Under North Carolina law, a jury can take into consideration whether a plaintiff’s own negligence was a contributing factor in causing his or her injuries. This is often one of the defenses that a defendant will assert in a personal injury case in an attempt to avoid paying damages. If the defendant is successful in establishing that the plaintiff was contributorily negligent, the defendant will not be required to pay damages. At Maurer Law, we can assist you in protecting your right to recovery and securing the outcome that you deserve.

A recent appellate opinion discussed the doctrine of contributory negligence. The plaintiff went with his fraternity to a state park that included a picnic area with a pier that extended several hundred feet into the middle of the lake. The plaintiff decided to take a swim one morning and went to the pier. The water was dark and he could not ascertain the depth. There were no signs regarding the depth of the lake, but he recalled seeing boats on the lake and various indications that swimming from the pier was acceptable. He also saw the metal ladders leading from the pier into the water. The plaintiff and his friends also threw rocks into the water in an attempt to determine its depth.

The plaintiff ultimately dove off the pier and struck the bottom of the lake with his head resulting in sharp pain in his right arm and torso stiffness. He ultimately required spinal surgery and spent six weeks in a cranial halo, although he lacked sensation in his right side and lower right extremity.

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Work-related injuries are difficult, but work-related deaths are a catastrophic situation. The North Carolina workers’ compensation system provides benefits for injured workers who lose their lives as a result of a work accident. While you are busy coping with the sudden loss and overwhelming grief, we will fight on your behalf to make sure that your family receives the outcome it deserves.

In an opinion from the North Carolina Court of Appeals, an insurance company appealed a decision from the North Carolina Industrial Commission finding that an injured worker’s death was directly related to and a consequence of his employment. In 2000, the man suffered an injury to his groin and abdomen while lifting a tire. The employer’s workers’ compensation carrier initially accepted liability for the accident and the man started receiving temporary total disability benefits.

The worker then underwent a series of medical treatments including surgeries and pain management prescriptions. Despite these efforts, the man’s condition worsened and he reported experiencing severe side effects from his opiate pain relief medications. He also reported abdominal issues including chronic constipation. In 2012, a tumor was found in his bladder and he was diagnosed with cancer. In 2013, he reported to the emergency room with difficulty urinating and tenderness in his stomach. A few months later, he reported to the emergency room again with worsening symptoms and bowel obstruction. He underwent emergency surgery to remove the obstruction but never regained consciousness, eventually passing away.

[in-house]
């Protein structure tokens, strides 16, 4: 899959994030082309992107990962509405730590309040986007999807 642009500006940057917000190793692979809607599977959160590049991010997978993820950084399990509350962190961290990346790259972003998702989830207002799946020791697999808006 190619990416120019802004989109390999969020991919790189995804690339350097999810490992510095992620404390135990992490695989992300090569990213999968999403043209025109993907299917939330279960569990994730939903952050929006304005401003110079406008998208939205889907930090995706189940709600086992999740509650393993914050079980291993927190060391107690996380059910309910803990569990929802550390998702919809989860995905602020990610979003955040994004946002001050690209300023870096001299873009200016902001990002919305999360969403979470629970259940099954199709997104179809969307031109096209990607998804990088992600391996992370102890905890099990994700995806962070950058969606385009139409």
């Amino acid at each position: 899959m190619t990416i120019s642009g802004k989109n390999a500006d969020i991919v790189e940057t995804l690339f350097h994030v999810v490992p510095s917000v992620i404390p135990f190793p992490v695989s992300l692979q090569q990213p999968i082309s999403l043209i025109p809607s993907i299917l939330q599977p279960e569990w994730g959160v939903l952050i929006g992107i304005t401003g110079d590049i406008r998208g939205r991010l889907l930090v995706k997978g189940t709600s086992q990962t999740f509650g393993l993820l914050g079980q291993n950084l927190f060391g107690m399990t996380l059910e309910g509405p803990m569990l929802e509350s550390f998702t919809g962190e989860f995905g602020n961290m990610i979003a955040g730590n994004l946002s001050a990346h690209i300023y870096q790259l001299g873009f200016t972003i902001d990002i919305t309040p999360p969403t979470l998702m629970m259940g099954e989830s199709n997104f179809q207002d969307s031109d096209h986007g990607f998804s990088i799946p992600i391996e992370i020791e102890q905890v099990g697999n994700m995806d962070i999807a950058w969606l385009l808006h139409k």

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An important step in any workers’ compensation claim is ensuring that the judge makes an appropriate calculation regarding the average weekly wages that you earned prior to the accident. This figure will be used to determine the amount of benefits that you are entitled to receive. The seasoned team of Raleigh work injury lawyers at Maurer Law have guided numerous injured employees through this process while helping them ensure that they are treated fairly.

A recent claim from the North Carolina Court of Appeal discusses average weekly wage calculations. The employer’s workers’ compensation insurer appealed from a decision awarding an injured certified nursing assistant benefits. The insurer challenged the lower court’s calculation of the nurse’s average weekly wages according to one of the many methods listed in North Carolina’s workers’ compensation statutes. According to the insurer, the lower court gave too much credence to the worker’s earnings following the injury and that the figure it chose was not a close approximation of the amount she would have earned had she not been injured.

The appellate court began by reviewing the state’s standard for calculating average weekly wages, which is covered in N.C. Gen. Stat. Section 97-2(5). It sets forth five ways that a court can make this calculation. The methods are listed in the priority that they should be used. Overall, the legislature intended for the court to make the calculation fair and just to the employer and the employee. This has been interpreted to mean that the average weekly wages should be as close as possible to the amount that the employee would have been earning had he or she not suffered an injury on the job.